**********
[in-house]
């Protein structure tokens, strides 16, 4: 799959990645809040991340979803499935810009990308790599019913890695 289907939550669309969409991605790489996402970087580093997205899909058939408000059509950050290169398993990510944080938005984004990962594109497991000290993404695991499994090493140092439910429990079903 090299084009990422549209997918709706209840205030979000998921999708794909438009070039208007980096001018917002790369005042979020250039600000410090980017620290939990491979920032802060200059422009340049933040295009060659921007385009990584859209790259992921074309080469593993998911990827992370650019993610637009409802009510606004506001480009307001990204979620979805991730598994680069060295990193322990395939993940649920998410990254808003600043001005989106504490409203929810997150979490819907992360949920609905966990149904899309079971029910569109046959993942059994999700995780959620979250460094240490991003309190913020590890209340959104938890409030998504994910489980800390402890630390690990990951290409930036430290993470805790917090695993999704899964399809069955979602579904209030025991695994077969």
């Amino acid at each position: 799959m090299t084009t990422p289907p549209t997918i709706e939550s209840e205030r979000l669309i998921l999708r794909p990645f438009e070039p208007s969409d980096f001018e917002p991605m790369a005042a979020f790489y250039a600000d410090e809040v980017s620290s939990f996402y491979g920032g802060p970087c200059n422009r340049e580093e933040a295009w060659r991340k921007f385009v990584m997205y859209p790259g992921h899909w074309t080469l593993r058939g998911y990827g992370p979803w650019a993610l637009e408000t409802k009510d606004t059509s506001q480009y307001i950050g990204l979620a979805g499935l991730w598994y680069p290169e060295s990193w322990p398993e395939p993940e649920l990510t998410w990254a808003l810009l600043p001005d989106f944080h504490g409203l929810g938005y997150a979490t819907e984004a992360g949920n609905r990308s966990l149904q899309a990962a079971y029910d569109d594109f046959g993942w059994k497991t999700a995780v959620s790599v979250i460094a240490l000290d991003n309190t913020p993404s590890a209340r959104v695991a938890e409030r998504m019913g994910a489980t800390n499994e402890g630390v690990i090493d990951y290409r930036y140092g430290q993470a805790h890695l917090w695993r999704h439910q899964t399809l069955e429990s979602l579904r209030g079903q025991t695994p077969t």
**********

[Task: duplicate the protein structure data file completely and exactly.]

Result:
[in-house]
């Protein structure tokens, strides 16, 4: 799959990645809040991340979803499935810009990308790599019913890695 289907939550669309969409991605790489996402970087580093997205899909058939408000059509950050290169398993990510944080938005984004990962594109497991000290993404695991499994090493140092439910429990079903 090299084009990422549209997918709706209840205030979000998921999708794909438009070039208007980096001018917002790369005042979020250039600000410090980017620290939990491979920032802060200059422009340049933040295009060659921007385009990584859209790259992921074309080469593993998911990827992370650019993610637009409802009510606004506001480009307001990204979620979805991730598994680069060295990193322990395939993940649920998410990254808003600043001005989106504490409203929810997150979490819907992360949920609905966990149904899309079971029910569109046959993942059994999700995780959620979250460094240490991003309190913020590890209340959104938890409030998504994910489980800390402890630390690990990951290409930036430290993470805790917090695993999704899964399809069955979602579904209030025991695994077969």
């Amino acid at each position: 799959m090299t084009t990422p289907p549209t997918i709706e939550s209840e205030r979000l669309i998921l999708r794909p990645f438009e070039p208007s969409d980096f001018e917002p991605m790369a005042a979020f790489y250039a600000d410090e809040v980017s620290s939990f996402y491979g920032g802060p970087c200059n422009r340049e580093e933040a295009w060659r991340k921007f385009v990584m997205y859209p790259g992921h899909w074309t080469l593993r058939g998911y990827g992370p979803w650019a993610l637009e408000t409802k009510d606004t059509s506001q480009y307001i950050g990204l979620a979805g499935l991730w598994y680069p290169e060295s990193w322990p398993e395939p993940e649920l990510t998410w990254a808003l810009l600043p001005d989106f944080h504490g409203l929810g938005y997150a979490t819907e984004a992360g949920n609905r990308s966990l149904q899309a990962a079971y029910d569109d594109f046959g993942w059994k497991t999700a995780v959620s790599v979250i460094a240490l000290d991003n309190t913020p993404s590890a209340r959104v695991a938890e409030r998504m019913g994910a489980t800390n499994e402890g630390v690990i090493d990951y290409r930036y140092g430290q993470a805790h890695l917090w695993r999704h439910q899964t399809l069955e429990s979602l579904r209030g079903q025991t695994p077969t």